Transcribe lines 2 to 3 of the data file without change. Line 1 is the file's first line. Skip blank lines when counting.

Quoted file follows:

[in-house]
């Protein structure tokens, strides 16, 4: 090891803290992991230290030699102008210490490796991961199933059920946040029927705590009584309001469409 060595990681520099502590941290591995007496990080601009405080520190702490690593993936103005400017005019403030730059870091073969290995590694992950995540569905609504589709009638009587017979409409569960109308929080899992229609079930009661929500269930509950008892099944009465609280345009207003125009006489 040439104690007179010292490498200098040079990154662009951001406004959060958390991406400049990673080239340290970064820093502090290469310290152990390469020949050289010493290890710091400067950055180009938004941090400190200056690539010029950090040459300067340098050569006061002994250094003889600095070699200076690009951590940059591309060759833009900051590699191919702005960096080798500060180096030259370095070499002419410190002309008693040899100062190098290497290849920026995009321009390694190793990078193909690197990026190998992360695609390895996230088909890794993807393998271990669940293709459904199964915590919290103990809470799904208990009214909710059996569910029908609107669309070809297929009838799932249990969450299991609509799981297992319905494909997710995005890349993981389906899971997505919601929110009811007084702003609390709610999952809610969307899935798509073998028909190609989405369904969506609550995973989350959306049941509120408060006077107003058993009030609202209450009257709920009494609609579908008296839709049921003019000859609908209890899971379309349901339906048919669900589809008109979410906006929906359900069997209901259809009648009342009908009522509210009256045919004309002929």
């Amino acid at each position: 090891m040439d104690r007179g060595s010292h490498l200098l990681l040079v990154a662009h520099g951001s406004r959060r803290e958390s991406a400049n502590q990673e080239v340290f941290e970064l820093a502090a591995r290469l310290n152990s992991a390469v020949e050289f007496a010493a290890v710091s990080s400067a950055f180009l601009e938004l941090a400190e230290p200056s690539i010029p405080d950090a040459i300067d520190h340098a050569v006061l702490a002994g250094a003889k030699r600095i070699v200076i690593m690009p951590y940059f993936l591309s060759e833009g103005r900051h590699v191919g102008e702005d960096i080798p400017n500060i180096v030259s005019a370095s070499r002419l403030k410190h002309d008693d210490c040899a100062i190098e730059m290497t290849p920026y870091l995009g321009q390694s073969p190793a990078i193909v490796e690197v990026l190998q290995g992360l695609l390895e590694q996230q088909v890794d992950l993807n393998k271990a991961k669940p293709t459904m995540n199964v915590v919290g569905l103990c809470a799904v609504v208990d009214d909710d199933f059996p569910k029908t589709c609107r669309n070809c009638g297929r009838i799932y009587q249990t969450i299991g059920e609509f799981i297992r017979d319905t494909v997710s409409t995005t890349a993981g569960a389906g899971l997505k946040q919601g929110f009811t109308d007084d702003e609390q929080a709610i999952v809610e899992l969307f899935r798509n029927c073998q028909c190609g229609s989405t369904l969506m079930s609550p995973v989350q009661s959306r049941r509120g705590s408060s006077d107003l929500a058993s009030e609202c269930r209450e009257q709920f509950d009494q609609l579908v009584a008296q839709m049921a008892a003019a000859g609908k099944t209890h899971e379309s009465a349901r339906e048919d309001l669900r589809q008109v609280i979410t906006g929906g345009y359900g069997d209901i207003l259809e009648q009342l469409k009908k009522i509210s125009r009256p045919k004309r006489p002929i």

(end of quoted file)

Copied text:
């Protein structure tokens, strides 16, 4: 090891803290992991230290030699102008210490490796991961199933059920946040029927705590009584309001469409 060595990681520099502590941290591995007496990080601009405080520190702490690593993936103005400017005019403030730059870091073969290995590694992950995540569905609504589709009638009587017979409409569960109308929080899992229609079930009661929500269930509950008892099944009465609280345009207003125009006489 040439104690007179010292490498200098040079990154662009951001406004959060958390991406400049990673080239340290970064820093502090290469310290152990390469020949050289010493290890710091400067950055180009938004941090400190200056690539010029950090040459300067340098050569006061002994250094003889600095070699200076690009951590940059591309060759833009900051590699191919702005960096080798500060180096030259370095070499002419410190002309008693040899100062190098290497290849920026995009321009390694190793990078193909690197990026190998992360695609390895996230088909890794993807393998271990669940293709459904199964915590919290103990809470799904208990009214909710059996569910029908609107669309070809297929009838799932249990969450299991609509799981297992319905494909997710995005890349993981389906899971997505919601929110009811007084702003609390709610999952809610969307899935798509073998028909190609989405369904969506609550995973989350959306049941509120408060006077107003058993009030609202209450009257709920009494609609579908008296839709049921003019000859609908209890899971379309349901339906048919669900589809008109979410906006929906359900069997209901259809009648009342009908009522509210009256045919004309002929």
């Amino acid at each position: 090891m040439d104690r007179g060595s010292h490498l200098l990681l040079v990154a662009h520099g951001s406004r959060r803290e958390s991406a400049n502590q990673e080239v340290f941290e970064l820093a502090a591995r290469l310290n152990s992991a390469v020949e050289f007496a010493a290890v710091s990080s400067a950055f180009l601009e938004l941090a400190e230290p200056s690539i010029p405080d950090a040459i300067d520190h340098a050569v006061l702490a002994g250094a003889k030699r600095i070699v200076i690593m690009p951590y940059f993936l591309s060759e833009g103005r900051h590699v191919g102008e702005d960096i080798p400017n500060i180096v030259s005019a370095s070499r002419l403030k410190h002309d008693d210490c040899a100062i190098e730059m290497t290849p920026y870091l995009g321009q390694s073969p190793a990078i193909v490796e690197v990026l190998q290995g992360l695609l390895e590694q996230q088909v890794d992950l993807n393998k271990a991961k669940p293709t459904m995540n199964v915590v919290g569905l103990c809470a799904v609504v208990d009214d909710d199933f059996p569910k029908t589709c609107r669309n070809c009638g297929r009838i799932y009587q249990t969450i299991g059920e609509f799981i297992r017979d319905t494909v997710s409409t995005t890349a993981g569960a389906g899971l997505k946040q919601g929110f009811t109308d007084d702003e609390q929080a709610i999952v809610e899992l969307f899935r798509n029927c073998q028909c190609g229609s989405t369904l969506m079930s609550p995973v989350q009661s959306r049941r509120g705590s408060s006077d107003l929500a058993s009030e609202c269930r209450e009257q709920f509950d009494q609609l579908v009584a008296q839709m049921a008892a003019a000859g609908k099944t209890h899971e379309s009465a349901r339906e048919d309001l669900r589809q008109v609280i979410t906006g929906g345009y359900g069997d209901i207003l259809e009648q009342l469409k009908k009522i509210s125009r009256p045919k004309r006489p002929i």